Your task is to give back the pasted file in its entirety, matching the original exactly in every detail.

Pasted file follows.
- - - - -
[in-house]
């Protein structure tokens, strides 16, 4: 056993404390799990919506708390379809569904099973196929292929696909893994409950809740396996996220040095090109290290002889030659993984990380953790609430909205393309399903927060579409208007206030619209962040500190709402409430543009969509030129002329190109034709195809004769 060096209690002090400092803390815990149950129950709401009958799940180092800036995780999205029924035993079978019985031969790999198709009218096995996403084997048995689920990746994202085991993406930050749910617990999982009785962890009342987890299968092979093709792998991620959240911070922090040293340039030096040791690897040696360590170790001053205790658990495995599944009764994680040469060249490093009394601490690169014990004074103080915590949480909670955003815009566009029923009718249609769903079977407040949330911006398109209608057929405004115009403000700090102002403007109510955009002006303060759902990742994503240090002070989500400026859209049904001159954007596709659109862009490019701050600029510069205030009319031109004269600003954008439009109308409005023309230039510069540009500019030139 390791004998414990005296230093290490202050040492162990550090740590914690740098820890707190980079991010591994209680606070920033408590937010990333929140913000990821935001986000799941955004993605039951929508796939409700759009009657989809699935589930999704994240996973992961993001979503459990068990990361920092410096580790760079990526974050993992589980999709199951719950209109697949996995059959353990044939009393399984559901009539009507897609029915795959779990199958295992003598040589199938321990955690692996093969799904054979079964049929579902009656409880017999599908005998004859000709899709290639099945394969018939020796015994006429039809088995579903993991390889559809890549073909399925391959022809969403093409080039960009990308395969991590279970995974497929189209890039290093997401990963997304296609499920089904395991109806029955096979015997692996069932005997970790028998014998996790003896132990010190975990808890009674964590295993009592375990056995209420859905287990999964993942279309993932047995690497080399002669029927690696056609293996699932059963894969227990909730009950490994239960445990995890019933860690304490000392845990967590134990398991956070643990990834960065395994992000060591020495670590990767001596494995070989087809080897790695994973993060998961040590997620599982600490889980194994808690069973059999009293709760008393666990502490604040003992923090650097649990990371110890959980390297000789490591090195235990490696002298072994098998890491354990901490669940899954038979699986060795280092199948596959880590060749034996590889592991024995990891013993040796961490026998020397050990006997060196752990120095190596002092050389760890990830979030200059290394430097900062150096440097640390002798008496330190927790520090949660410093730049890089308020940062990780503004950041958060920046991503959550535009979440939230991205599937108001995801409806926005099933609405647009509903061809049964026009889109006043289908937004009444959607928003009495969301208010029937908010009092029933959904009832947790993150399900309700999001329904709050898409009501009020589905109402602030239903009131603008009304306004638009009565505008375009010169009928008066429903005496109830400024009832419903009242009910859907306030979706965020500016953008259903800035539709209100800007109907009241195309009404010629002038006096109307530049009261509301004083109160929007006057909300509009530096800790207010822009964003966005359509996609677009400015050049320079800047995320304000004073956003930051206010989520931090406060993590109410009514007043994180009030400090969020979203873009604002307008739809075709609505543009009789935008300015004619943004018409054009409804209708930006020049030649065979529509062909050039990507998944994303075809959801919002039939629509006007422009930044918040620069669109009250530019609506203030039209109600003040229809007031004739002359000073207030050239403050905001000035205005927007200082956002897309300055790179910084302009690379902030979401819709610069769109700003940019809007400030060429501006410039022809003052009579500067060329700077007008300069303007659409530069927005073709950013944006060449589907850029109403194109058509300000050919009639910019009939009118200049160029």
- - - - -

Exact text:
[in-house]
């Protein structure tokens, strides 16, 4: 056993404390799990919506708390379809569904099973196929292929696909893994409950809740396996996220040095090109290290002889030659993984990380953790609430909205393309399903927060579409208007206030619209962040500190709402409430543009969509030129002329190109034709195809004769 060096209690002090400092803390815990149950129950709401009958799940180092800036995780999205029924035993079978019985031969790999198709009218096995996403084997048995689920990746994202085991993406930050749910617990999982009785962890009342987890299968092979093709792998991620959240911070922090040293340039030096040791690897040696360590170790001053205790658990495995599944009764994680040469060249490093009394601490690169014990004074103080915590949480909670955003815009566009029923009718249609769903079977407040949330911006398109209608057929405004115009403000700090102002403007109510955009002006303060759902990742994503240090002070989500400026859209049904001159954007596709659109862009490019701050600029510069205030009319031109004269600003954008439009109308409005023309230039510069540009500019030139 390791004998414990005296230093290490202050040492162990550090740590914690740098820890707190980079991010591994209680606070920033408590937010990333929140913000990821935001986000799941955004993605039951929508796939409700759009009657989809699935589930999704994240996973992961993001979503459990068990990361920092410096580790760079990526974050993992589980999709199951719950209109697949996995059959353990044939009393399984559901009539009507897609029915795959779990199958295992003598040589199938321990955690692996093969799904054979079964049929579902009656409880017999599908005998004859000709899709290639099945394969018939020796015994006429039809088995579903993991390889559809890549073909399925391959022809969403093409080039960009990308395969991590279970995974497929189209890039290093997401990963997304296609499920089904395991109806029955096979015997692996069932005997970790028998014998996790003896132990010190975990808890009674964590295993009592375990056995209420859905287990999964993942279309993932047995690497080399002669029927690696056609293996699932059963894969227990909730009950490994239960445990995890019933860690304490000392845990967590134990398991956070643990990834960065395994992000060591020495670590990767001596494995070989087809080897790695994973993060998961040590997620599982600490889980194994808690069973059999009293709760008393666990502490604040003992923090650097649990990371110890959980390297000789490591090195235990490696002298072994098998890491354990901490669940899954038979699986060795280092199948596959880590060749034996590889592991024995990891013993040796961490026998020397050990006997060196752990120095190596002092050389760890990830979030200059290394430097900062150096440097640390002798008496330190927790520090949660410093730049890089308020940062990780503004950041958060920046991503959550535009979440939230991205599937108001995801409806926005099933609405647009509903061809049964026009889109006043289908937004009444959607928003009495969301208010029937908010009092029933959904009832947790993150399900309700999001329904709050898409009501009020589905109402602030239903009131603008009304306004638009009565505008375009010169009928008066429903005496109830400024009832419903009242009910859907306030979706965020500016953008259903800035539709209100800007109907009241195309009404010629002038006096109307530049009261509301004083109160929007006057909300509009530096800790207010822009964003966005359509996609677009400015050049320079800047995320304000004073956003930051206010989520931090406060993590109410009514007043994180009030400090969020979203873009604002307008739809075709609505543009009789935008300015004619943004018409054009409804209708930006020049030649065979529509062909050039990507998944994303075809959801919002039939629509006007422009930044918040620069669109009250530019609506203030039209109600003040229809007031004739002359000073207030050239403050905001000035205005927007200082956002897309300055790179910084302009690379902030979401819709610069769109700003940019809007400030060429501006410039022809003052009579500067060329700077007008300069303007659409530069927005073709950013944006060449589907850029109403194109058509300000050919009639910019009939009118200049160029």